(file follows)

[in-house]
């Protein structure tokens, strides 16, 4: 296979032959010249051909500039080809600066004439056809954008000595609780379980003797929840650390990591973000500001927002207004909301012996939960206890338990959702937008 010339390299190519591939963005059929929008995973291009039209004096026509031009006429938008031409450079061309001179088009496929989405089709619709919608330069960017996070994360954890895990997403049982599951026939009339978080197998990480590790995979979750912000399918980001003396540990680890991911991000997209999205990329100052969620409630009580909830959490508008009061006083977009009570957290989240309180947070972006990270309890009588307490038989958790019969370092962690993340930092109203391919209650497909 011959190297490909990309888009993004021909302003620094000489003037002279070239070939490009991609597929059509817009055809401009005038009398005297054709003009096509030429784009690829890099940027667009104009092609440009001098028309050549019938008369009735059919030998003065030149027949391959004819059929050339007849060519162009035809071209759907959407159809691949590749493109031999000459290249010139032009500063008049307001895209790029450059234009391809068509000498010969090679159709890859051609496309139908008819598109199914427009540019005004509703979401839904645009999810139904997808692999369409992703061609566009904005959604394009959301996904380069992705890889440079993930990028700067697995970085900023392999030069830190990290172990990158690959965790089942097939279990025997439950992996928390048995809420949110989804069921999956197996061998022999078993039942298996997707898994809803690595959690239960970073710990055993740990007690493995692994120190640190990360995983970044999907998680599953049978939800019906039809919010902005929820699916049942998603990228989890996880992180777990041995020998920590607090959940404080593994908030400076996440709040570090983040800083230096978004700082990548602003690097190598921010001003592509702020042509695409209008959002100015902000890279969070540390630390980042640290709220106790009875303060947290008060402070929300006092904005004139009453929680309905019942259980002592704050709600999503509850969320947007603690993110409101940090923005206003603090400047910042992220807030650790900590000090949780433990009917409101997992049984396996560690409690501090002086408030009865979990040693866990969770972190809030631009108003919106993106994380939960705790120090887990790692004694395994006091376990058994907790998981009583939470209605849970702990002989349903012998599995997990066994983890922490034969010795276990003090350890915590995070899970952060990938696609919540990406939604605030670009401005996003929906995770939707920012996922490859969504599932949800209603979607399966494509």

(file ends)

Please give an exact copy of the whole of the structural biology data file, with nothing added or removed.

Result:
[in-house]
């Protein structure tokens, strides 16, 4: 296979032959010249051909500039080809600066004439056809954008000595609780379980003797929840650390990591973000500001927002207004909301012996939960206890338990959702937008 010339390299190519591939963005059929929008995973291009039209004096026509031009006429938008031409450079061309001179088009496929989405089709619709919608330069960017996070994360954890895990997403049982599951026939009339978080197998990480590790995979979750912000399918980001003396540990680890991911991000997209999205990329100052969620409630009580909830959490508008009061006083977009009570957290989240309180947070972006990270309890009588307490038989958790019969370092962690993340930092109203391919209650497909 011959190297490909990309888009993004021909302003620094000489003037002279070239070939490009991609597929059509817009055809401009005038009398005297054709003009096509030429784009690829890099940027667009104009092609440009001098028309050549019938008369009735059919030998003065030149027949391959004819059929050339007849060519162009035809071209759907959407159809691949590749493109031999000459290249010139032009500063008049307001895209790029450059234009391809068509000498010969090679159709890859051609496309139908008819598109199914427009540019005004509703979401839904645009999810139904997808692999369409992703061609566009904005959604394009959301996904380069992705890889440079993930990028700067697995970085900023392999030069830190990290172990990158690959965790089942097939279990025997439950992996928390048995809420949110989804069921999956197996061998022999078993039942298996997707898994809803690595959690239960970073710990055993740990007690493995692994120190640190990360995983970044999907998680599953049978939800019906039809919010902005929820699916049942998603990228989890996880992180777990041995020998920590607090959940404080593994908030400076996440709040570090983040800083230096978004700082990548602003690097190598921010001003592509702020042509695409209008959002100015902000890279969070540390630390980042640290709220106790009875303060947290008060402070929300006092904005004139009453929680309905019942259980002592704050709600999503509850969320947007603690993110409101940090923005206003603090400047910042992220807030650790900590000090949780433990009917409101997992049984396996560690409690501090002086408030009865979990040693866990969770972190809030631009108003919106993106994380939960705790120090887990790692004694395994006091376990058994907790998981009583939470209605849970702990002989349903012998599995997990066994983890922490034969010795276990003090350890915590995070899970952060990938696609919540990406939604605030670009401005996003929906995770939707920012996922490859969504599932949800209603979607399966494509």